Chart 4 depicts the average excess vacancy rate for the top four hiring industries within each province. The top four hiring industries includes construction, healthcare, accommodation & food service, and retail trade. Demand for labour is the strongest in the Prairies as the average excess vacancy rate has a value of 2.8%. At the national level, this value is 1.7%.

What’s special about the Prairies when it comes to still robust labour demand? To answer this, we first look at industries with the highest number of job openings. We find that Construction, Healthcare, Accommodation & Food Service, and Retail Trade are the sectors that have the highest job vacancies in the Prairies (Chart 4). Interestingly, these are also the top hiring sectors in every province across the country. So, it is not just that firms in the Prairies are seeking a different labour force skillset compared to other provinces, but the magnitude of employer demand is simply greater. 

We believe that strong employer demand in the Prairies is tied to the region’s economic growth outperformance. Real GDP growth in the Prairie provinces clocked in at 5% for 2022 and it is currently tracking at close to 2% for 2023. This compares to just over 3% and less than 1% for the rest of Canada over the same period. Although the Prairie region will not be immune to an economic slowdown, we expect another year of economic outperformance relative to the nation in 2024 (Chart 5). 

The Prairie region’s outperformance is driven by the relative size of its commodity-producing industries. In recent years, prices for commodities central to economic activity in the Prairies have increased notably due to various market-distorting events: the surge in wheat/oil prices following Russia’s invasion of Ukraine, OPEC+’s efforts to limit global oil supply, and conflict in the Middle East. While commodity prices have come off their peaks, they remain elevated. Given that energy and agriculture sectors have an outsized impact on Prairie region output, economic growth in the Prairies stands to gain the most from still robust commodity prices (link). The boost to economic activity from elevated commodity prices is reflected in the balance sheets of Prairie region corporations. The net operating surplus of firms, often used as a proxy for profits, accounts for the largest share of provincial GDP in the region (Chart 6). This robust financial position allows firms in the Prairies to better withstand economic headwinds (high inflation/interest rates) and likely contributes to the sustained high demand for labour in the region.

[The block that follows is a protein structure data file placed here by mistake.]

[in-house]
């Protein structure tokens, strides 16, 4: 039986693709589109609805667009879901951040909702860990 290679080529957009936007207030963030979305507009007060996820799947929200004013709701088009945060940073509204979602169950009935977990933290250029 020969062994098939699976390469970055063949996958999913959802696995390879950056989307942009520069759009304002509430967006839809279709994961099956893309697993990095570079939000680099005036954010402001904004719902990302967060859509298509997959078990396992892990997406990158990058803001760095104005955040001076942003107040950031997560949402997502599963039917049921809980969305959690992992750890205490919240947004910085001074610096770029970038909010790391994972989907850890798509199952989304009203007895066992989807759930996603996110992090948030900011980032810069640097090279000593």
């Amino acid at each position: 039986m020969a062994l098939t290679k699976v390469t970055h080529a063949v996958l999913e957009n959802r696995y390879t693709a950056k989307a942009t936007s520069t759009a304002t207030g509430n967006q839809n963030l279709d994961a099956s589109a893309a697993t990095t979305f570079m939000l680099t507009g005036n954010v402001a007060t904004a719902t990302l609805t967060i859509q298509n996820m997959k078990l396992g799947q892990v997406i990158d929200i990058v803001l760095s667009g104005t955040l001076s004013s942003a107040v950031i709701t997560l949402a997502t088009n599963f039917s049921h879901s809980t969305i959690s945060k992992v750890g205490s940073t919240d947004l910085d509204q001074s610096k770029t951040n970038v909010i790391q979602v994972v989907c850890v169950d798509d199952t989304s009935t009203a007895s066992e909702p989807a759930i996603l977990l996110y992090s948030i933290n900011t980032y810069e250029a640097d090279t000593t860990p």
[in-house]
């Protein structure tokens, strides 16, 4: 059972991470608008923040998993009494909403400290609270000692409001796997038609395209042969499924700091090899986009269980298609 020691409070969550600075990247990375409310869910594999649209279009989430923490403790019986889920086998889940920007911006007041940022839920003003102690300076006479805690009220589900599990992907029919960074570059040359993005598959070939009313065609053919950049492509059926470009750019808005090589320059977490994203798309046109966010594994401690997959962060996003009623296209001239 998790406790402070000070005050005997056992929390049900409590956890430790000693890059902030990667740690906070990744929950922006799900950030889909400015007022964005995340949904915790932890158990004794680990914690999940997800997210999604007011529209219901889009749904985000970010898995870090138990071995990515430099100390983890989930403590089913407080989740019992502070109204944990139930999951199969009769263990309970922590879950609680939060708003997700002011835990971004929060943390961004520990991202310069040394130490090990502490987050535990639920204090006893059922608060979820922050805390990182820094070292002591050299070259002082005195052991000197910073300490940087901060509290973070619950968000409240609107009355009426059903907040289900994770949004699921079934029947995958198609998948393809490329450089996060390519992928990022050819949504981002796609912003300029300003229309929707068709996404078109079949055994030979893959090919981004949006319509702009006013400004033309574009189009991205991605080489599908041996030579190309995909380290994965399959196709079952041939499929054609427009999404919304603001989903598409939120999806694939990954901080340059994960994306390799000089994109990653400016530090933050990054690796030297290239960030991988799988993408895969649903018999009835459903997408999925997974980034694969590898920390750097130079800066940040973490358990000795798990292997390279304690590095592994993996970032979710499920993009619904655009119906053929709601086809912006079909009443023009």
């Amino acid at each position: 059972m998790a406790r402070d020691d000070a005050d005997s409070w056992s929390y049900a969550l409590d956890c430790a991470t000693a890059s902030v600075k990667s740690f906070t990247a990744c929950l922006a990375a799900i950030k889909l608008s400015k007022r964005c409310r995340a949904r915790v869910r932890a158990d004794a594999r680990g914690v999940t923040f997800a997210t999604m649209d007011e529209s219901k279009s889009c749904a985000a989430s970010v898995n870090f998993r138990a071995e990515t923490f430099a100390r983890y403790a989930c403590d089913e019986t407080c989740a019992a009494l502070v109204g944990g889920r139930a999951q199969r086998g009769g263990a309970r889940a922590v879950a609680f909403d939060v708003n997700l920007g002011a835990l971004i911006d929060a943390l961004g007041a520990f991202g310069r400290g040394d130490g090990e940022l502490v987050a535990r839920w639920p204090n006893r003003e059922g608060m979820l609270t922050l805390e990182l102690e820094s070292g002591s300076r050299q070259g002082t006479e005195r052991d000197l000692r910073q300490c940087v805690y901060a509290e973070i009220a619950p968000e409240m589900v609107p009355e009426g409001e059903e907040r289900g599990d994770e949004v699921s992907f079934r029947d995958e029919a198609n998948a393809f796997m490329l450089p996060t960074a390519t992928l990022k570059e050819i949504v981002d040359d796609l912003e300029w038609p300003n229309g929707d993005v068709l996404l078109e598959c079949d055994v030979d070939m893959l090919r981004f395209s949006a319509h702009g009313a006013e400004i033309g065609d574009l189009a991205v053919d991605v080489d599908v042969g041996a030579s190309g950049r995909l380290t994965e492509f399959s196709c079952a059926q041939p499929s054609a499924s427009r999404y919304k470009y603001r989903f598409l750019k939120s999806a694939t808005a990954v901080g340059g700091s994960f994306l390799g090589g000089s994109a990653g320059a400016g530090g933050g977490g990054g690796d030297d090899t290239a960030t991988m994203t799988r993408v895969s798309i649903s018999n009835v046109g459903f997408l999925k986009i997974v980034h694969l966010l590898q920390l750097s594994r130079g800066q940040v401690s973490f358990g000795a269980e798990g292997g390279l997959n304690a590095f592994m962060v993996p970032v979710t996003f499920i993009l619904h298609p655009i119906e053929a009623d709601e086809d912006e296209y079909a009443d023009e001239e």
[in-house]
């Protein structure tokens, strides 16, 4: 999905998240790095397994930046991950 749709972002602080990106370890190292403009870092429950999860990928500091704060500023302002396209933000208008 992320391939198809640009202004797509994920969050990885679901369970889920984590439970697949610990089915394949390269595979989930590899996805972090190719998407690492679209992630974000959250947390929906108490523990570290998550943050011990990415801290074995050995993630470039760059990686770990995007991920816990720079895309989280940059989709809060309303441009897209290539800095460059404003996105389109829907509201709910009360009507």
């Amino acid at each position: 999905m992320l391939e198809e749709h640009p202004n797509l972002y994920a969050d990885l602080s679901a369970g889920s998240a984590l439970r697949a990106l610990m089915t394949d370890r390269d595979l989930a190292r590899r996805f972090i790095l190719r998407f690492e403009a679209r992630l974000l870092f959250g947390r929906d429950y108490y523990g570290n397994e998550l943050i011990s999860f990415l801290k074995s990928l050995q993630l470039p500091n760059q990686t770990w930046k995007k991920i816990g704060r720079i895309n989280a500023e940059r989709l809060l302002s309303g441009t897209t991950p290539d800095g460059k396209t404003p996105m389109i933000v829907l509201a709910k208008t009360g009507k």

Chart 5 shows the 2023-2024 average year-over-year real GDP growth rate for each province. 2023-2024 average annual GDP growth is expected to be the strongest in the Prairies with a value of 1.61%. At the national level, average annual growth is expected to be 0.8%. Chart 6 shows the net operating surplus of corporations as a share of GDP for each province. The net operating surplus of corporations accounts for 28% of GDP in the Prairies, which is the largest share across the provinces. In comparison, the net operating surplus of corporations represents 16% of GDP at the national level.

Bottom Line

There is a notable divide in the tightness of labour markets across provinces. While Ontario, British Columbia, and Quebec have made greater progress in re-balancing their labour markets, job vacancies remain relatively elevated in the Prairies. In these provinces, growing labour supply has not been enough to offset strong labour demand. Exposure to still high commodity prices has boosted economic growth and improved the financial position of firms in the Prairies. This has firms continuing to seek more workers, keeping their labour markets more resilient. 

How long this will last is uncertain. While we are forecasting an economic slowdown next year, should commodity prices remain favourable on the back of a challenging supply environment, the Prairies would once again be the country’s economic outperformer. This would support firm profitability and keep labour markets in the Prairies much tighter than the rest of Canada.